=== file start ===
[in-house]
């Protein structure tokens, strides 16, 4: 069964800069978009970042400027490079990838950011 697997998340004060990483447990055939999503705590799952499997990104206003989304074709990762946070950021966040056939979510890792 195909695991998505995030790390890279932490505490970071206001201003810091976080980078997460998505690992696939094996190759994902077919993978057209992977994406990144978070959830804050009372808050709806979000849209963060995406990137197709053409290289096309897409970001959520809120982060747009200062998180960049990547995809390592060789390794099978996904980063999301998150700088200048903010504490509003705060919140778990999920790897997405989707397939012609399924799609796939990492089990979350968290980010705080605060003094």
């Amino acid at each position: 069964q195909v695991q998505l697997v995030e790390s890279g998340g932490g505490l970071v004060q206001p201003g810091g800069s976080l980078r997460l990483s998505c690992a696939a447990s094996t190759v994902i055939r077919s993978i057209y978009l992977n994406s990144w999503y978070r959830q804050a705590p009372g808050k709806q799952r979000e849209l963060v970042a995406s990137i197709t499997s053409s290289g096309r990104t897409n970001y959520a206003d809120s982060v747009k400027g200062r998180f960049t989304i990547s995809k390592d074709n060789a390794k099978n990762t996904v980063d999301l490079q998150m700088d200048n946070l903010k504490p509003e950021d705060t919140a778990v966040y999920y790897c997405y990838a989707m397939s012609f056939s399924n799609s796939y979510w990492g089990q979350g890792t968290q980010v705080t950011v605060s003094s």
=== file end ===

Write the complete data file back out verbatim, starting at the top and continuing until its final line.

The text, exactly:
[in-house]
């Protein structure tokens, strides 16, 4: 069964800069978009970042400027490079990838950011 697997998340004060990483447990055939999503705590799952499997990104206003989304074709990762946070950021966040056939979510890792 195909695991998505995030790390890279932490505490970071206001201003810091976080980078997460998505690992696939094996190759994902077919993978057209992977994406990144978070959830804050009372808050709806979000849209963060995406990137197709053409290289096309897409970001959520809120982060747009200062998180960049990547995809390592060789390794099978996904980063999301998150700088200048903010504490509003705060919140778990999920790897997405989707397939012609399924799609796939990492089990979350968290980010705080605060003094």
């Amino acid at each position: 069964q195909v695991q998505l697997v995030e790390s890279g998340g932490g505490l970071v004060q206001p201003g810091g800069s976080l980078r997460l990483s998505c690992a696939a447990s094996t190759v994902i055939r077919s993978i057209y978009l992977n994406s990144w999503y978070r959830q804050a705590p009372g808050k709806q799952r979000e849209l963060v970042a995406s990137i197709t499997s053409s290289g096309r990104t897409n970001y959520a206003d809120s982060v747009k400027g200062r998180f960049t989304i990547s995809k390592d074709n060789a390794k099978n990762t996904v980063d999301l490079q998150m700088d200048n946070l903010k504490p509003e950021d705060t919140a778990v966040y999920y790897c997405y990838a989707m397939s012609f056939s399924n799609s796939y979510w990492g089990q979350g890792t968290q980010v705080t950011v605060s003094s």